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"Oil Curse": The Petro-Dollar Paradox
By BEAU CLARK
The Violence of Petro-Dollar Regimes: Algeria, Iraq, and Libya
By Luis Martinez
Translated from the French by Cynthia Schoch
New York, Columbia University Press, 2012
Luis Martinez’s examination of authoritarian regimes that are funded and sustained by petrodollars is a historical narrative, an in-depth political history and several thorough economic analyses of the states of Algeria, Iraq, and Libya. Martinez begins by establishing the difference between petro-produced wealth and substantial economic development. Martinez argues that while petro-regimes in Algeria, Iraq, and Libya possess a great amount of wealth because of their natural resources, the economies in each state are not developing along the trajectory one might assume inevitable given their oil revenues. Instead of viewing available petroleum as a critical natural resource for the government of each state, Martinez advances a revised argument along the lines of the “oil curse: the paradox of bountiful natural resources on the one hand and a weak economic performance on the other.” Martinez’s thesis concludes that in the cases of Algeria, Iraq, and Libya, the abundance of oil has stifled economic and political development.
Martinez hypothesizes that any given “regimes’ violent political trajectory, as well as their economic failure, results from the conjunction of specific revolutionary dynamics and unforeseen oil wealth.” Rather than being blessed to have access to oil, as the traditional narrative preaches, states like Algeria, Iraq, and Libya are victims of their most crucial resource; these countries are being politically and economically torn apart by the very commodity the international community assumes will make them stable and secure.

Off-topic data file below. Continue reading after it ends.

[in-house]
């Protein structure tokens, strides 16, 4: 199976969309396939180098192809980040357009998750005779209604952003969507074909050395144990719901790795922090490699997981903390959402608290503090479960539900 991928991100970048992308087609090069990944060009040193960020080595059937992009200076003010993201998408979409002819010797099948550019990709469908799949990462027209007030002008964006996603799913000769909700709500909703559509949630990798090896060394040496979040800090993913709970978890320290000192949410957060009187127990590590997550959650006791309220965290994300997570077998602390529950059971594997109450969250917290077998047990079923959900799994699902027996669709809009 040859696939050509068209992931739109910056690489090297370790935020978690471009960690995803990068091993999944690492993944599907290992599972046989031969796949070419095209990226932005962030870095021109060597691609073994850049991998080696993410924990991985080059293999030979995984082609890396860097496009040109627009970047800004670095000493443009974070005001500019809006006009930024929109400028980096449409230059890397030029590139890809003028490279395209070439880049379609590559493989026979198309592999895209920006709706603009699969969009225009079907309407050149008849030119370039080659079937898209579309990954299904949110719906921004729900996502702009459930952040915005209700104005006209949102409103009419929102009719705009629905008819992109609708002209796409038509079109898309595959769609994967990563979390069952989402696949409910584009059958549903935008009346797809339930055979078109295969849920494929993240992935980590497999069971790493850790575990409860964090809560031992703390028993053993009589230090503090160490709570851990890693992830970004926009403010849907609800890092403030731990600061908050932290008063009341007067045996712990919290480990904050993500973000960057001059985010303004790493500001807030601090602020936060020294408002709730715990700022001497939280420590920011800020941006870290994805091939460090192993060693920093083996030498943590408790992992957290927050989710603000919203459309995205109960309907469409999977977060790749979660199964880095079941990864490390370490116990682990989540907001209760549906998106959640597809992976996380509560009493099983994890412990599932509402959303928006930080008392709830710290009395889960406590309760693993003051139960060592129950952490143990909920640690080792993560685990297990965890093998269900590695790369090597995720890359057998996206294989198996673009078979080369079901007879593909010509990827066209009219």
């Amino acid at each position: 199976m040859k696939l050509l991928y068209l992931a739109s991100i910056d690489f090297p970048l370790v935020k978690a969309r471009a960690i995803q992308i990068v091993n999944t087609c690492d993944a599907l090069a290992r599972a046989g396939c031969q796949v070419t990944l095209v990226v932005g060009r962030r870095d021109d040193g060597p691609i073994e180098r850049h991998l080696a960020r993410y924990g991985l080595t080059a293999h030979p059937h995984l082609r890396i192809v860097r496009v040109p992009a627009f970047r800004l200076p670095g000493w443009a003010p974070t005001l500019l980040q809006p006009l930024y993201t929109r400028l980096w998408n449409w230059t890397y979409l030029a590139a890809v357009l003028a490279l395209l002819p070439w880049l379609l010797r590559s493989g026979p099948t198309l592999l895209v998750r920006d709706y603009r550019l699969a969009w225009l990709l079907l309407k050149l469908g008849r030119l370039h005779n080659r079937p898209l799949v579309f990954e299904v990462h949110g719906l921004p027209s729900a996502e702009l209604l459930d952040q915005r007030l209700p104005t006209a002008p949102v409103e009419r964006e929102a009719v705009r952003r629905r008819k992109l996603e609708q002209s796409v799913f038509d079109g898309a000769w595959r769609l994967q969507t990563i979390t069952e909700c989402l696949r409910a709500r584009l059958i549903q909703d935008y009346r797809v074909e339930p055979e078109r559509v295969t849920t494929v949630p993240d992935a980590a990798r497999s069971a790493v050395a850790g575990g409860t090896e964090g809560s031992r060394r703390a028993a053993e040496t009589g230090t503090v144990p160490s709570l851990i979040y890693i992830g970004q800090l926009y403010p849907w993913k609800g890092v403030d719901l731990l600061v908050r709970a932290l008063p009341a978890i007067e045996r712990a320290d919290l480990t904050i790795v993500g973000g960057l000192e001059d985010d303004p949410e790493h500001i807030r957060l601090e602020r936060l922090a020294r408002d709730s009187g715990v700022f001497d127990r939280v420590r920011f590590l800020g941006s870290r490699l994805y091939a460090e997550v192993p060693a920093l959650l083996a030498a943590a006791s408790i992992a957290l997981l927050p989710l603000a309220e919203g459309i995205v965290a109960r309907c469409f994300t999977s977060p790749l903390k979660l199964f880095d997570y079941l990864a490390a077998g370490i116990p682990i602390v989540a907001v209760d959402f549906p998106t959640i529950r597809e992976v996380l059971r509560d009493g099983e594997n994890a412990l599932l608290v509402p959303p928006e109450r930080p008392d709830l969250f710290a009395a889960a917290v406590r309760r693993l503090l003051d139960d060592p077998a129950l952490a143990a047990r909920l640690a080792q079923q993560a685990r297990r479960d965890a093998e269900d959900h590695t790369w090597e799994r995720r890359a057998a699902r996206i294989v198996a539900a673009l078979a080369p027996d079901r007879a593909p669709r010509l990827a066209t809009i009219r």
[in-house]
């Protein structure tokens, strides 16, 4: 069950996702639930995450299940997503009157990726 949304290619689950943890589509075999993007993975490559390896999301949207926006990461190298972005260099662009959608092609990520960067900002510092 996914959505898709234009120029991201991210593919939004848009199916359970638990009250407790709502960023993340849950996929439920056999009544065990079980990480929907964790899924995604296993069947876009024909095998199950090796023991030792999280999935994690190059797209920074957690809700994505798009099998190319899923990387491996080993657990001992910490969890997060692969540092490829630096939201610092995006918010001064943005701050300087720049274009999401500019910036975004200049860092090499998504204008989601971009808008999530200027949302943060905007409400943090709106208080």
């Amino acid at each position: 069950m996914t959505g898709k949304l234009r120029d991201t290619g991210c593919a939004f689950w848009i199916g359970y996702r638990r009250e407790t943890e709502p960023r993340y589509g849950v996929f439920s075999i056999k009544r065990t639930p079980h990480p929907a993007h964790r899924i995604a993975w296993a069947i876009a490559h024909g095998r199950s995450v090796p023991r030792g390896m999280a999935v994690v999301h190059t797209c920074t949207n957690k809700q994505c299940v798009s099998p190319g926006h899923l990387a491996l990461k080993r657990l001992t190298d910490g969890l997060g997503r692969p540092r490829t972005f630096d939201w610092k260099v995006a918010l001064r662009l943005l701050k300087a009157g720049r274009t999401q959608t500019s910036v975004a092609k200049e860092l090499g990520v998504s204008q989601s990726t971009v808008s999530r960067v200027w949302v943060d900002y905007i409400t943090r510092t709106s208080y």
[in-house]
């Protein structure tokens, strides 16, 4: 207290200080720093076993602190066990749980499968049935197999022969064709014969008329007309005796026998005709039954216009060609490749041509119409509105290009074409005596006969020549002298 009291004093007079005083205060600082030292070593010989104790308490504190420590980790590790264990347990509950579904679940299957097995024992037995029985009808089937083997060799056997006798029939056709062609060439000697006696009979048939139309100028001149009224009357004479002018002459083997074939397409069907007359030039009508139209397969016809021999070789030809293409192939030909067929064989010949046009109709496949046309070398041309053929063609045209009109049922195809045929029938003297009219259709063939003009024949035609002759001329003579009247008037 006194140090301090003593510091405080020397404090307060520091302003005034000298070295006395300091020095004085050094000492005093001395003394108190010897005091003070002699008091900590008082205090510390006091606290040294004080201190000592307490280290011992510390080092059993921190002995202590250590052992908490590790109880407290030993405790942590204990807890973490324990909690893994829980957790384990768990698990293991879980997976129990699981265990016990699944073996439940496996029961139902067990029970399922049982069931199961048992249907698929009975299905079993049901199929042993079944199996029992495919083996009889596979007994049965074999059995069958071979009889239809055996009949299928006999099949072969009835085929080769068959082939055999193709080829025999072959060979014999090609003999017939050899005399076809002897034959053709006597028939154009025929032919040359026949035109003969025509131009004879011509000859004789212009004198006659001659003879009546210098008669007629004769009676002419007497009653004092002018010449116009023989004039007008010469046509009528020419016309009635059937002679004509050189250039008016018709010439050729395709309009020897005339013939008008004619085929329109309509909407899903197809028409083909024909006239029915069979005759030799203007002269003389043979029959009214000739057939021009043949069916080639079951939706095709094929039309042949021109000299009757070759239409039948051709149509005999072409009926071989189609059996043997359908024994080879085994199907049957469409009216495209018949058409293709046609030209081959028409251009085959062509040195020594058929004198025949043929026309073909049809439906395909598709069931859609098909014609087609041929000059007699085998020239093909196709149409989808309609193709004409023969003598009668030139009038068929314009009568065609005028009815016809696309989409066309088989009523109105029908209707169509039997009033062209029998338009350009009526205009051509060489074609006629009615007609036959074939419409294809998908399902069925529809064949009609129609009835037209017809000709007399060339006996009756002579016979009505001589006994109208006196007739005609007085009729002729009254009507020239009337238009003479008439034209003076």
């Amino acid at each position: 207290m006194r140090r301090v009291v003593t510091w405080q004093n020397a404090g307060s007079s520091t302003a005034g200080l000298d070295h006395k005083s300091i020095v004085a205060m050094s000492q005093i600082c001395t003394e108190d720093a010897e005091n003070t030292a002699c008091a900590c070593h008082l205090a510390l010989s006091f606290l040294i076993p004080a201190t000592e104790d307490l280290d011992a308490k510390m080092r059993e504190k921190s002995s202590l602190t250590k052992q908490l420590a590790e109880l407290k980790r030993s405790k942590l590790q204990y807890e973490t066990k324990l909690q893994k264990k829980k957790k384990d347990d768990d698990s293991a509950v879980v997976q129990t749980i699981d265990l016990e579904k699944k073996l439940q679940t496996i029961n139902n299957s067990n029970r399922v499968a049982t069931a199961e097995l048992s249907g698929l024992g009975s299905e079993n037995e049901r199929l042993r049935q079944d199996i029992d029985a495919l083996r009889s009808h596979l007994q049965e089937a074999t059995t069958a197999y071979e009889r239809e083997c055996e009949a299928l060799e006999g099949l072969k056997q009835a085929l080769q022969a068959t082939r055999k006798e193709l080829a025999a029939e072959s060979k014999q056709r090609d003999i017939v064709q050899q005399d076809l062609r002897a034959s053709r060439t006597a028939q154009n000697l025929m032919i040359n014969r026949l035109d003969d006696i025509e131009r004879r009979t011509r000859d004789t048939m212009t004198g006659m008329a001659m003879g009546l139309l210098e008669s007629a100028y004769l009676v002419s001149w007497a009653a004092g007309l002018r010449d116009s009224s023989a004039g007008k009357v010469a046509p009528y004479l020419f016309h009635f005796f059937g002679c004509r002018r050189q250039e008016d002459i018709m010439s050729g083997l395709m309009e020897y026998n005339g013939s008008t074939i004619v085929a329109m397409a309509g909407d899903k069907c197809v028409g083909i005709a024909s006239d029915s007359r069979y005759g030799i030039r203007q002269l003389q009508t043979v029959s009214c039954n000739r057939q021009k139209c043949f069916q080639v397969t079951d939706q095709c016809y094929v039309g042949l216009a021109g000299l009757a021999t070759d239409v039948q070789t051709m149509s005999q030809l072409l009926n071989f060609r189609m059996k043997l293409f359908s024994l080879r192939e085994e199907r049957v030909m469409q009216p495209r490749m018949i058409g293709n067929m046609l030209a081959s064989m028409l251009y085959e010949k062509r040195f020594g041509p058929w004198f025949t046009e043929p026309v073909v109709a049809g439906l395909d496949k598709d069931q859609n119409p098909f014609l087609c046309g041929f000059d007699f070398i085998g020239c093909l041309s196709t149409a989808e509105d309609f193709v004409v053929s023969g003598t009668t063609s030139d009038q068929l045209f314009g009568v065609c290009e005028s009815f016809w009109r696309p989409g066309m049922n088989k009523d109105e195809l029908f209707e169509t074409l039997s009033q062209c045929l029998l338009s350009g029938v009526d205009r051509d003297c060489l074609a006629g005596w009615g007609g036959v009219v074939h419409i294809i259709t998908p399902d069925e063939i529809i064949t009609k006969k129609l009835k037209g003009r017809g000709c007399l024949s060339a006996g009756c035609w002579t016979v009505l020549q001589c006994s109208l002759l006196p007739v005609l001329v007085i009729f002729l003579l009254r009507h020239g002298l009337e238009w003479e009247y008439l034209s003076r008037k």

Martinez employs a country-based case study organization to his work in order to prove his hypothesis. He traces the intersections between oil, economic development, and political movements in Algeria, Iraq, and Libya between the 1970s and the 2000s. For example, Martinez challenges the popular notion that the ‘70s were the golden age of petrodollar regimes, pointing instead to the increased reliance on petro-financed security forces to support otherwise frail governments in each state. In the end, Martinez establishes a political and economic pattern of destruction in the Algerian, Iraqi, and Libyan regimes dependent on oil revenue. While Martinez does not necessarily believe the availability of oil to be the central contributing factor to the economic hardship faced by these states, he does argue that political regimes reliant on oil earnings create “an economy of waste and plunder that has ensured their longevity.”
Martinez’s work is especially relevant given the recent surge of democratic sentiment in the Arab world through the Arab Spring movement. Authoritarian regimes across North Africa are being replaced by democratically elected leaders. If Martinez’s predictions are correct, developing democracies in oil-rich states will have to withstand strong temptations to revert back to cyclical economies of “waste and plunder” sustained by petrodollars. Only time will tell if the newest democracies in the Arab world will.